That brings us to the second potential problem:  even if the Court does not now apply the same “sufficient opportunity” standard to NOD taxpayers, this decision creates perverse incentives for taxpayers to make allegations that they did not receive a sufficient prior administration hearing in their Tax Court petitions.  This is not a case where the IRS screwed up.  It’s not a case like Cosio v. Commissioner, T.C. Memo 2020-90, that I blogged here a few weeks ago.  There, you will recall, the Appeals officer erroneously closed out a CDP case where the taxpayer was actively contesting his liability.  The error was in the record at the summary judgment stage and was not merely an allegation.  The record at the summary judgment stage there showed that the taxpayer’s allegation of IRS error did indeed have clothes.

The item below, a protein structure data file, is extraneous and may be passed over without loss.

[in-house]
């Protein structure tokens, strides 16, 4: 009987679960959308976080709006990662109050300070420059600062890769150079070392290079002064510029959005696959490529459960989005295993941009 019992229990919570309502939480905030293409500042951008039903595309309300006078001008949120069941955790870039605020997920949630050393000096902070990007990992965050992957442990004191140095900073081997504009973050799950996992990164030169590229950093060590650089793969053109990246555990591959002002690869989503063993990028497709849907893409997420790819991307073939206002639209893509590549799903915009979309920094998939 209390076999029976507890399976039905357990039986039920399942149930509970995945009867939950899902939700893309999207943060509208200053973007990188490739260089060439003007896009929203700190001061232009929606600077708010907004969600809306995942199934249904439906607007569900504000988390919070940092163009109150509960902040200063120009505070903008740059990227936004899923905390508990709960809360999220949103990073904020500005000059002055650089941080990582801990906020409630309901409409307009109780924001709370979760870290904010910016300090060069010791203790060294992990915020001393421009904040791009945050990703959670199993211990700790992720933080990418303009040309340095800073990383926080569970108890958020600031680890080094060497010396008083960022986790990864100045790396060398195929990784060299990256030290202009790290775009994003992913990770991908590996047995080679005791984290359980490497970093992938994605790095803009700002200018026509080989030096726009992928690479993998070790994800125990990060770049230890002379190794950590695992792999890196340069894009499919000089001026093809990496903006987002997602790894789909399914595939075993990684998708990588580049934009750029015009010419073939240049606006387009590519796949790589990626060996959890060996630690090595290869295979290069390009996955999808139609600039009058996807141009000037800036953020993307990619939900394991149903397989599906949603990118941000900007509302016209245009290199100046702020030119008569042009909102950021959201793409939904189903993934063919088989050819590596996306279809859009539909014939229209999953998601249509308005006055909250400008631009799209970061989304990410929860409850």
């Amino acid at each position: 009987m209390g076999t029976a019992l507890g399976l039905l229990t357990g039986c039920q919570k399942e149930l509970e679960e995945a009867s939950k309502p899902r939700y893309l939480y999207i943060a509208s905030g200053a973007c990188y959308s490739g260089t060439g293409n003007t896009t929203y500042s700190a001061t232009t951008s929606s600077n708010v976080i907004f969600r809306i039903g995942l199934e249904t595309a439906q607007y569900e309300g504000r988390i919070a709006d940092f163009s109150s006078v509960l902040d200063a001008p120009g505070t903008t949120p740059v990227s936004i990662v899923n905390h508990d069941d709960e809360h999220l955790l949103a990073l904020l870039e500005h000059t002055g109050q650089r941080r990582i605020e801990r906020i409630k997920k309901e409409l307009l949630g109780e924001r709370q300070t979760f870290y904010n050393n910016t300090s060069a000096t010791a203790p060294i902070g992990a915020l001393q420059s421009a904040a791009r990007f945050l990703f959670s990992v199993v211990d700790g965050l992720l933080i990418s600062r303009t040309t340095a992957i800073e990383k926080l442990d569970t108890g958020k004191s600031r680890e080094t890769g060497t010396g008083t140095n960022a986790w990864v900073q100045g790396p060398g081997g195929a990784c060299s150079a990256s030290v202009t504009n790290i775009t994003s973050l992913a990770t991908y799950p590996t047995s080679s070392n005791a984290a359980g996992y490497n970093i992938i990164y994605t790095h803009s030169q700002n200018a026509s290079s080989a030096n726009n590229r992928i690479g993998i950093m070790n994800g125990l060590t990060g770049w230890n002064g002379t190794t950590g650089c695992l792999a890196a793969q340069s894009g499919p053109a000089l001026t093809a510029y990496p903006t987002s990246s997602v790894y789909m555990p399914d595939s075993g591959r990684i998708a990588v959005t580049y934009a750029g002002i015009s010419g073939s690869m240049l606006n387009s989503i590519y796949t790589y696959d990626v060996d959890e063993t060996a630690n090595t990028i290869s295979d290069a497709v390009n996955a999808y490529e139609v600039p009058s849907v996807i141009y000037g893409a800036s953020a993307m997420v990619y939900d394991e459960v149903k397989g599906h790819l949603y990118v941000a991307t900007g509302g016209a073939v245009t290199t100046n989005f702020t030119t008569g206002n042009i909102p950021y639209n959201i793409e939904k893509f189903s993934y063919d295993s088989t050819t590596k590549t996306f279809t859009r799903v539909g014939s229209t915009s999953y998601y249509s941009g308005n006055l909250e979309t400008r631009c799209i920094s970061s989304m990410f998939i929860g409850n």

What we have here is a failure to communicate.  We do not know who is at fault.  There is only the allegation that “I did not receive the scheduling letter.”  Even if that is true, who bears responsibility for that failure to communicate?  Must the IRS now guarantee that taxpayers receive every letter it sends?  Hear every voicemail it leaves?  Open every email?  Have proper access to its website?  Judge Gustafson’s opinion necessarily puts it all on the IRS because he finds that if Mr. Barnhill’s allegation that he did not receive the letter is true, then Mr. Barnhill now gets to contest the merits of his TFRP in the CDP proceeding.  That's quite the expansion of rights.